So the English Do Like Talking About Death After All

08/07/2012 20:57 BST | Updated 07/09/2012 10:12 BST

It is often said that English people do not like to talk about death. Last week's publication of the first national survey of the bereaved has gone some way to dispelling such a notion. The survey had an impressive response rate. Almost half of those who were contacted as part of the survey responded. By doing so, more than 22,000 people were expressing a willingness to talk about the care and treatment their loved ones received in the last months and days before they died. This meant having to deal with some very difficult issues at a time when they were doubtlessly still in the midst of coming to terms with their loss. The survey asked them to consider personal recollections of the months and days leading up to their loved one's death; their experiences of different services; the levels of care received; the use of pain relief; and the degrees of dignity afforded to their partner, family or friend in the last days of life.

This all shows that contrary to popular wisdom, many English people do want to talk about death and dying. They want to tell their loved ones' stories, to praise good care and help identify poor and negative experiences, so that they might improve things for other families in the future. This all feels like an important part of the grieving process, but one which also provides an important public service. By giving their time and their views, these respondents are helping to improve our collective understanding of death and dying. They have given those who design and deliver health and social care services the opportunity to learn from people who have the most direct experiences possible of what are often euphemistically called 'end of life services'.

The English people have spoken. So what have they told us? First they have confirmed some of what we know from elsewhere, that the experience of hospital care at the end of life is too often a poor one. Previous studies have suggested that many people are dying in hospital when there is no medical need for them to be there. Hospitals are clearly not the best places for the majority of people to die. This is particularly true of those who have long term conditions whose care can, and should be planned over a longer period and evolve as and when their condition changes. We can and must do better for such people.

The survey points us in the direction of hospices as a more responsive model of care for dying people. It makes clear that whether it is in terms of overall quality of care in the last three months, or in the last two days before death, respondents rated hospices care highest. Some 92% of respondents rated the care they witnessed through a hospice in the last three months of life as being good or excellent. This compares with a good or excellent rating of 68% for care provided by hospital nurses.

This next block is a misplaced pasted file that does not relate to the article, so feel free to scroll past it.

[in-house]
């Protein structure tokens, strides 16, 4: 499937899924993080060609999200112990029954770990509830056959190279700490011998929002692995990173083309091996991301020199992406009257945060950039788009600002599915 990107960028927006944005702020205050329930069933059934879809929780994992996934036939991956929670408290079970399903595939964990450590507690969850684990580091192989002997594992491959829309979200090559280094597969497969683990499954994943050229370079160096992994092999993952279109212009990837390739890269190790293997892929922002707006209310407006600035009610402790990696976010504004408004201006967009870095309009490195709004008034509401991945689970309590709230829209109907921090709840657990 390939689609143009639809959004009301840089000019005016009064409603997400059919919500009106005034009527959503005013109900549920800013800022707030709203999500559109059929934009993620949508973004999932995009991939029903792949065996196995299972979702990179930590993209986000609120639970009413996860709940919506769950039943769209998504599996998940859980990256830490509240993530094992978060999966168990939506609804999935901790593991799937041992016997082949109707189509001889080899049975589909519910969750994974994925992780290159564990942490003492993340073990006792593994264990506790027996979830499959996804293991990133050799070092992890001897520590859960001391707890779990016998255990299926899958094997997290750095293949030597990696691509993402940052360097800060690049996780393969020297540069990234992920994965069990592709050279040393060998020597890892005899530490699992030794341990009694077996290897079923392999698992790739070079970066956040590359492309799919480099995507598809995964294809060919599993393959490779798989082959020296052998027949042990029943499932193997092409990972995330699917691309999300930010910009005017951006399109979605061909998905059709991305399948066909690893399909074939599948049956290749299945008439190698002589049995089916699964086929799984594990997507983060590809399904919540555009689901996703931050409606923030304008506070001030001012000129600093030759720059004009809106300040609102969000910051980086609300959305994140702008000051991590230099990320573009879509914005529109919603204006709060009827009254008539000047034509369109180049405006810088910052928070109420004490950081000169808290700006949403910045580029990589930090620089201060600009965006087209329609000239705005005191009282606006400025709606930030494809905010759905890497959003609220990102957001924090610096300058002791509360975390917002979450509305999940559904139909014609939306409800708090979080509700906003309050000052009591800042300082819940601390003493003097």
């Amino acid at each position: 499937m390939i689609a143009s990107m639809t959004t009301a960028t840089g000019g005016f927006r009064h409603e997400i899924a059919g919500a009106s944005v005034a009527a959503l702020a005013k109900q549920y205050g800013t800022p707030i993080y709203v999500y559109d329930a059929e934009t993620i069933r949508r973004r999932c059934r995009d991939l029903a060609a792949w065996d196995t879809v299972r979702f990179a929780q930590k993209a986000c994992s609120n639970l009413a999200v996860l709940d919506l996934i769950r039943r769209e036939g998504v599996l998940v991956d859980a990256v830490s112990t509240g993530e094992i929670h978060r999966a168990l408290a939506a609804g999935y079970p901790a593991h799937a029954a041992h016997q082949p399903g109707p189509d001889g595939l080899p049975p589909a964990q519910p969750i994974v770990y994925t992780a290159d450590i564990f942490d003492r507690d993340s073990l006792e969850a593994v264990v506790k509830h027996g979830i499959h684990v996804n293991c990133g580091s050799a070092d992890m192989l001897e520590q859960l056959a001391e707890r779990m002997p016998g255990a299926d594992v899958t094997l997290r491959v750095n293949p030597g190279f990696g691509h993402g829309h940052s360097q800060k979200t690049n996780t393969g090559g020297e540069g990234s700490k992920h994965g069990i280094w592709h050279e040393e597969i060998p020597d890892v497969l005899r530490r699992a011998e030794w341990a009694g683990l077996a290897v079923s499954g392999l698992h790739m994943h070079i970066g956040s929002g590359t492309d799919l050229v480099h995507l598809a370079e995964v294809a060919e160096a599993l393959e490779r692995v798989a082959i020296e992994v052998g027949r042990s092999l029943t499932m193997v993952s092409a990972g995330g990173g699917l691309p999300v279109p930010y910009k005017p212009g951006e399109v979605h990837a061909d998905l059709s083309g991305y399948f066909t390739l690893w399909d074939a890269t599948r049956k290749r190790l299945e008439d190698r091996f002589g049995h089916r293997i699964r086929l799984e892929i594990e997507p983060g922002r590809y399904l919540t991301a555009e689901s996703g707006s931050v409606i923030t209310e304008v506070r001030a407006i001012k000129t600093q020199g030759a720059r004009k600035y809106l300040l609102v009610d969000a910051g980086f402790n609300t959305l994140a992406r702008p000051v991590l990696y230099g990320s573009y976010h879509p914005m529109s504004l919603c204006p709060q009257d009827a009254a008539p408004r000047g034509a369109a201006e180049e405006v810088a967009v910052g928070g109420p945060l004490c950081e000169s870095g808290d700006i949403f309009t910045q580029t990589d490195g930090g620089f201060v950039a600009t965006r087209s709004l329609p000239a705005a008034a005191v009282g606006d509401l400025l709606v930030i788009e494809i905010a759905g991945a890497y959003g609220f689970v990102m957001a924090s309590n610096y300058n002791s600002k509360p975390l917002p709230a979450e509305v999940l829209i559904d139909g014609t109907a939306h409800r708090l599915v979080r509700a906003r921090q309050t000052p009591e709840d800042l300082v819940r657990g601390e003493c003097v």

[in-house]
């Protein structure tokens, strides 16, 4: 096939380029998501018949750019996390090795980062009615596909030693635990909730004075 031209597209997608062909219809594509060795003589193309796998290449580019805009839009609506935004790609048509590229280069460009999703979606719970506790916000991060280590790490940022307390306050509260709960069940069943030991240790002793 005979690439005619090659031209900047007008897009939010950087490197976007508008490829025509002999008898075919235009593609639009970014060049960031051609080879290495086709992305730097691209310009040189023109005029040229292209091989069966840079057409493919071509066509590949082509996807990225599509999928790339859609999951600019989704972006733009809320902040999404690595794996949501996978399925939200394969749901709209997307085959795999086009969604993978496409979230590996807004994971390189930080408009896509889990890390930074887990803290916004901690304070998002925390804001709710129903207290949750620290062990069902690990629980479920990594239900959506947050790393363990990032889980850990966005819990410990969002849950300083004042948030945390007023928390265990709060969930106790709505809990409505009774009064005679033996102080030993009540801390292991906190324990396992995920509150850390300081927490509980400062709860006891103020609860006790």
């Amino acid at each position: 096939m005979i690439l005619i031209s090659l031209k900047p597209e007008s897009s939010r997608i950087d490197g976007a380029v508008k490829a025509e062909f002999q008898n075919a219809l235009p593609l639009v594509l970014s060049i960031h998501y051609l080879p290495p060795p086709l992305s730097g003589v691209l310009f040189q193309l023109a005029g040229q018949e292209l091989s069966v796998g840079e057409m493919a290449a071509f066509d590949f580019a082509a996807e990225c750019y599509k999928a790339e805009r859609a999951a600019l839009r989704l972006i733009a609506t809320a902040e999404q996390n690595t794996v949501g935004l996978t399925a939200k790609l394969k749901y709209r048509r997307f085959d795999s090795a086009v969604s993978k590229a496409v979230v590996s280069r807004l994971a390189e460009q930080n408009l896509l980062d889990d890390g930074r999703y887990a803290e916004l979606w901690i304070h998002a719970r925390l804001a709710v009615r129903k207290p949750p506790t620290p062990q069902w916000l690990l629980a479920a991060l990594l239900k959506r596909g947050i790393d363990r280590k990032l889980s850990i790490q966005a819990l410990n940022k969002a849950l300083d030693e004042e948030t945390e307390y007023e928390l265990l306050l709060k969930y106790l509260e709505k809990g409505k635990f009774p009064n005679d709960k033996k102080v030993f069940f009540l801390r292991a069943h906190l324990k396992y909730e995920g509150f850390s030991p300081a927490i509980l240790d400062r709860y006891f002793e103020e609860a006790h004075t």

Importantly, whether it is in relation to the use of pain relief (in the last three months of life), or the question of whether they thought their loved one had been treated with dignity and respect, the ratings for hospices are substantially higher than those for hospitals. This strengthens the need for us to take what hospices do for dying people and their families out into a range of other health and social care settings. Hospice care clearly appears to be working. It also underlines the need to strengthen education and training for doctors and nurses to equip them with the knowledge and skills needed to deliver the most effective care for dying people.

The survey and the views which accompany it provide us with an extraordinary insight into the experiences of thousands of people and their families during the last months and days before death. It is for those of us who are committed to delivering excellent quality, personal care for dying people to listen to the voices of those who have spoken through this survey. We must heed the valuable lessons on offer.

It is also important that this survey is regularly repeated, so that we can use it to measure performance on an on-going basis and to increasingly focus on improving the provision of local services for people who are dying throughout the country. It cannot be right that your geographical location determines your access to pain relief or the likelihood of you being treated with dignity and respect in the last days before death.

Finally, it would be great to see this fantastic initiative being picked up by the devolved administrations in Scotland (building on the previous small-scale survey in 2008), Wales and Northern Ireland, so that bereaved people in all parts of the UK can share their experiences.